The Campaign Against Privatisation and Commercialisation of Education (CAPCOE) has called on government to increase its investment in education to help promote quality education in the public sector.
It said more and improved educational infrastructures were needed particularly at the basic level, adding that government should make the environment attractive for learners.
This was during a day’s training for journalists on Public-Private Partnership (PPP) in education held in Accra on Wednesday.
It was organised by CAPCOE in conjunction with the teacher unions, among others.
The Deputy General Secretary in charge of Education and Professional Development of the Ghana National Association of Teachers (GNAT), Gifty Apanbil said there was the need to create a platform to discuss how to provide quality education in the public schools.
It should include; all stakeholders namely: parents, teachers, children and government to help identify the reasons children from the public schools were not performing as compared to their counterparts in the private sector.
Deputy Secretary-General in charge of Administration and Labour Relations of GNAT, Daniel Affadu said the Sustainable Development Goal (SDG Four) which is to ensure inclusive and quality education for girls and boys by having access to early childhood development, care and pre-primary education so that they were ready for primary education was key.
He said by 2030, they must have completely free, equitable, quality primary and secondary education, leading to relevant and effective learning outcomes.
There should be the elimination of gender disparities in education and ensure equal access to all levels of education and vocational training for the vulnerable, including; persons with disability, indigenous people and children in vulnerable situations.
Mr Affadu said privatising education was not the best in attaining quality education, especially in deprived rural communities with smaller populations and scattered communities, where there were scarcely public schools and children had no option than to attend low-cost private schools, which were unregulated.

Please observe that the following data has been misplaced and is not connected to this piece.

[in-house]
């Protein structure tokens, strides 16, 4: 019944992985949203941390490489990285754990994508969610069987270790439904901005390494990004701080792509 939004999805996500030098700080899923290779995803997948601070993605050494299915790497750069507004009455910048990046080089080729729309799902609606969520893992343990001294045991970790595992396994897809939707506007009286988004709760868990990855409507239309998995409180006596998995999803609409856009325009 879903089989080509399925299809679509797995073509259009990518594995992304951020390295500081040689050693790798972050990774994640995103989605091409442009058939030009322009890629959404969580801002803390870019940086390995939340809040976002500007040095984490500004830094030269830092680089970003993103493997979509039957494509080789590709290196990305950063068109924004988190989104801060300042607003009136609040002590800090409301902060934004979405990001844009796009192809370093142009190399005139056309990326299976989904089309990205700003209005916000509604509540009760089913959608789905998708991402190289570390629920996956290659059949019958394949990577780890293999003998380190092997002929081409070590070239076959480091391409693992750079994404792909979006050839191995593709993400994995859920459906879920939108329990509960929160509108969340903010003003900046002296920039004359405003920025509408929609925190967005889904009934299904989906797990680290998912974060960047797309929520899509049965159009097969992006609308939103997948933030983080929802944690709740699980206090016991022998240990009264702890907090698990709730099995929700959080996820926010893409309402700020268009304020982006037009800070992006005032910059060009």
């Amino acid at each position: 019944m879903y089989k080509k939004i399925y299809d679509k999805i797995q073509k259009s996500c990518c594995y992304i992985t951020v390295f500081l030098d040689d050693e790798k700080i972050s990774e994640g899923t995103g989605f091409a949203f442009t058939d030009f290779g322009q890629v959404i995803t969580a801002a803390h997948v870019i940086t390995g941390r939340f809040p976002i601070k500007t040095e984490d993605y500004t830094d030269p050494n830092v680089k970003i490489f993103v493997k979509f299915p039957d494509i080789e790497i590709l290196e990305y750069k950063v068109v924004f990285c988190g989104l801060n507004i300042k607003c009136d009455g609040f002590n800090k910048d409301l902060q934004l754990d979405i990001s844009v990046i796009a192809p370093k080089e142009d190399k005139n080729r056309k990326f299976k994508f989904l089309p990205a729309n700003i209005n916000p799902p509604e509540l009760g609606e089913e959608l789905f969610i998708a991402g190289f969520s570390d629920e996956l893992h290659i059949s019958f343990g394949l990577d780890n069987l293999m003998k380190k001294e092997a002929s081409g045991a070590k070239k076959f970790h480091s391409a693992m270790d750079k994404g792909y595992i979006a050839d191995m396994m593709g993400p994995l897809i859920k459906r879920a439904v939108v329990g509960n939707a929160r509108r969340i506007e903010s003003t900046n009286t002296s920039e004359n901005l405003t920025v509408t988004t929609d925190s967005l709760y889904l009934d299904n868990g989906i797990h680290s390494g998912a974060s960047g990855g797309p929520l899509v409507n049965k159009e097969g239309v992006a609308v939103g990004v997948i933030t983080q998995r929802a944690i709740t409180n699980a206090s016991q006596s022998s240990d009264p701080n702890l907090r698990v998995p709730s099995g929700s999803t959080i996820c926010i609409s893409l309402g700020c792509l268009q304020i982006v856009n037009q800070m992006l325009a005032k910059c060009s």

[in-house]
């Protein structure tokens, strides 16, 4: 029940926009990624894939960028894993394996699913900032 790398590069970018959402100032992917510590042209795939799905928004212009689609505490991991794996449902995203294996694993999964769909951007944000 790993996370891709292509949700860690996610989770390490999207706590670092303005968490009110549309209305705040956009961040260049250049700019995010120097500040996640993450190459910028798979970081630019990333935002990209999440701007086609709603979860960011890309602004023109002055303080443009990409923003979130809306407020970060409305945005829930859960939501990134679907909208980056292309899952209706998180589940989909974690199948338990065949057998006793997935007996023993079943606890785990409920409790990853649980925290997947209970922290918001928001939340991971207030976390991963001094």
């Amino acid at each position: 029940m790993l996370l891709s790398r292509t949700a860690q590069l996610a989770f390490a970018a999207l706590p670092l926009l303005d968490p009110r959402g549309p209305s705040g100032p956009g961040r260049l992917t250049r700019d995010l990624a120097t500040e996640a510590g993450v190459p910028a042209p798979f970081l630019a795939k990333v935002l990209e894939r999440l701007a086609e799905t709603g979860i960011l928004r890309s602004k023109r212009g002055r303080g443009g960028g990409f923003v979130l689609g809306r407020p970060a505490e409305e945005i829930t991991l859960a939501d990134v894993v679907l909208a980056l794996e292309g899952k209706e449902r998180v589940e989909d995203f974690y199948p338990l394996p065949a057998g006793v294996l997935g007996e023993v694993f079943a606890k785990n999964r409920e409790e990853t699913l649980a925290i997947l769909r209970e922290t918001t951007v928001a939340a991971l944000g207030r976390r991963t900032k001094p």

He said privatisation Lacked quality and had expensive fees thus, parents who could not afford the fees would not enroll their children till they were four.
Quoting the United Nations-2016, there were rarely public schools in slums due to land issues, saying that about five million Ghanaians lived in 500 slums in Ghana, out of which 70 percent are women.
“Slum dwellers are the poorest in urban areas, the absence of public schools leave them with the option of unaffordable private basic education, which has exclusion tendency on the basis of cost, especially for girls, naming some slums as Asawasi, Kojokrom, Agbobgloshie, Ashaiman, Kasoa.
Programmes Officer of GNAT, Palham Oyiye said most PPPs did not promote quality because they were concentrated in urban areas and did not tend to reach children living in rural areas or the poorest or most difficult-to-reach communities.
PPP is unrealistic in nature as they can always be piloted, but never replicated due to the high cost of managing schools, he said.
Mr Kofi Asare, Development Consultant said the local authorities were overwhelmed with town planning and cannot build public schools for slum dwellers who were mostly poor.